It's huge; Its awkward; It's difficult to play; and while it’s totally pivotal to the musical spectrum, it's rarely talked about. It's the epitome of the elephant in the room and yet, we'll discover why it is possibly the most underrated instrument in the orchestra. Tom Service on the history and development of the largest and lowest pitched orchestral string instrument, and hears how it's played today. He's joined by performers Leon Bosch and Daphna Sadeh to discuss why the bass is much, much more than the elephant in the room.
19/03/1930m 3s

The Double Bass

Why is the double bass more, much more than the elephant in the room?
17/03/1930m 3s

Can music be gendered?

Can you hear 'masculine' and 'feminine' in music? And how have these concepts had an impact on music and how people have heard it over the centuries? With Tom Service.
10/03/1929m 46s

Style Counsel

Tom Service dispenses Style Counsel - what are the different eras in music history, and how can you tell them from each other? How did they come about and grow and change? And as Radio 3 is about to launch its New Year New Music season, is there an overarching distinguishing style in music today? Tom is joined by composer and writer Neil Brand at the piano for some answers.
07/09/1828m 46s

The Key to Keys

What is a key? In western music, if all the intervals and possible chords in every scale in any major key are the same (and ditto for every scale and chord in every minor key), why do we need 12 major keys and 12 minor ones? What have keys meant to composers down the centuries and has that changed? Are keys now so last century (or even before that)? What even is a key? Why is the Pythagorean Comma important and what even is it? So many questions... To attempt some answers, Tom Service enlists the help of harpsichord maker and tuner Andrew Wooderson, harpsichord player Masumi Yamamoto and musicologist Katy Hamilton. David Papp (producer)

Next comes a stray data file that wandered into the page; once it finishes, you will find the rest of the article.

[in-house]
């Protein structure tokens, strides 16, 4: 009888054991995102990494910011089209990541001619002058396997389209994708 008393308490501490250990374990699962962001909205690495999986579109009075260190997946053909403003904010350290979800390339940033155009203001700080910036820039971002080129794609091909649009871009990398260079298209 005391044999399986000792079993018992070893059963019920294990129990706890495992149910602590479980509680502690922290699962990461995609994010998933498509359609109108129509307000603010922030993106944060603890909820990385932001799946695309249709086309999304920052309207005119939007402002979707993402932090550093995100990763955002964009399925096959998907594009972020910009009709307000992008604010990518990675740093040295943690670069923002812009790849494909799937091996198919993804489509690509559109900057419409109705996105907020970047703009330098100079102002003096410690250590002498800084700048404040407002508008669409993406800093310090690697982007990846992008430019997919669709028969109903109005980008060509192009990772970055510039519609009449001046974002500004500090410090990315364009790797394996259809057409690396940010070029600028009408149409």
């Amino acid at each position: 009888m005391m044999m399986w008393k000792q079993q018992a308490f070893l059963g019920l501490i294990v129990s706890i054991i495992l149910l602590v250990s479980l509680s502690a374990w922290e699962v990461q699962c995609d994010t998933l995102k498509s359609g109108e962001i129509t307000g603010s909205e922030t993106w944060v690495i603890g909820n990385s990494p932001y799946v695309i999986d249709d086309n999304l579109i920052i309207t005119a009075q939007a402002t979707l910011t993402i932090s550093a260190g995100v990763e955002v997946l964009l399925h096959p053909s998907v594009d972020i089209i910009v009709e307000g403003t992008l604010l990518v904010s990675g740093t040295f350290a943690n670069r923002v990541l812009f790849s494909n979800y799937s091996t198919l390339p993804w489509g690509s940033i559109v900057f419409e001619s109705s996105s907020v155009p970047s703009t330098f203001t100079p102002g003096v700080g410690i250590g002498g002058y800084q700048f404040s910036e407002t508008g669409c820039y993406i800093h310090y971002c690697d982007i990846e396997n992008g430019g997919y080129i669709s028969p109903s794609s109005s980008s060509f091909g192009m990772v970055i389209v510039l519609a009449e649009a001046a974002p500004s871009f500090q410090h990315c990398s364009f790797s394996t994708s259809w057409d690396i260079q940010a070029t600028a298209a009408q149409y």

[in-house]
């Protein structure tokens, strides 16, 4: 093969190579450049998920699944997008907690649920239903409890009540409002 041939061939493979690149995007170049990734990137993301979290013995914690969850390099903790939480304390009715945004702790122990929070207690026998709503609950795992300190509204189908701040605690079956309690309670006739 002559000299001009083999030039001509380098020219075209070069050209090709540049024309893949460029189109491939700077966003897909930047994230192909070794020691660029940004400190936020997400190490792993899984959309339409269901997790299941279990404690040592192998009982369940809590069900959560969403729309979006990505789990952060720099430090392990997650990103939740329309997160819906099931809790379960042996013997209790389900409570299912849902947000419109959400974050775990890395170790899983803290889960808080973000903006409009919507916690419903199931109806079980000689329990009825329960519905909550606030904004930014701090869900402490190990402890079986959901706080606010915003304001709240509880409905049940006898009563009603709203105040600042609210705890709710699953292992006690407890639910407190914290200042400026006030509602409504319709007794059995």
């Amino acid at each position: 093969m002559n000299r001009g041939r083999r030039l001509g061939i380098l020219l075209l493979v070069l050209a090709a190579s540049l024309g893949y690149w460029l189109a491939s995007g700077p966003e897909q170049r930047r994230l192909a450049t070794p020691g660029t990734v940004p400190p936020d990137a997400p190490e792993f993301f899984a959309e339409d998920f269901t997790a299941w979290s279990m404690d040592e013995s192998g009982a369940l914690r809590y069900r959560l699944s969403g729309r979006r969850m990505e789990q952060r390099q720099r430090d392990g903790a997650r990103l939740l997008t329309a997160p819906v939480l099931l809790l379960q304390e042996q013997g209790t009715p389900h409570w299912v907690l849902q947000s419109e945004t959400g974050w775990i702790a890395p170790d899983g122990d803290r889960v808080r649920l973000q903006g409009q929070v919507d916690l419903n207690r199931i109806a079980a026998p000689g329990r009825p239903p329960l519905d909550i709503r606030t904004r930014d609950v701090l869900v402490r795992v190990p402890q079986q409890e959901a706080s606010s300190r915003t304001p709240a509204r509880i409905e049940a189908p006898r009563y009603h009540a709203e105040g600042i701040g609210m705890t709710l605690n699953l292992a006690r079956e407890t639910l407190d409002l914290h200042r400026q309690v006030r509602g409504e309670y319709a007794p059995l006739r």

10/02/1930m 38s

Schubert - The Dark Side

Tom Service delves into the dark side of Franz Schubert. What can we hear in his music? A provincial composer who died young, described as looking like a "little mushroom", on the face of it Franz Schubert doesn't seem a likely candidate for deep insight into the human condition. But appearances are very definitely deceptive, and some of his music can seem deceptively straightforward as well. Join Tom Service for a journey into Schubert's psyche and discover what his music tells us about the man, and perhaps about ourselves. With Dr Laura Tunbridge of Oxford University.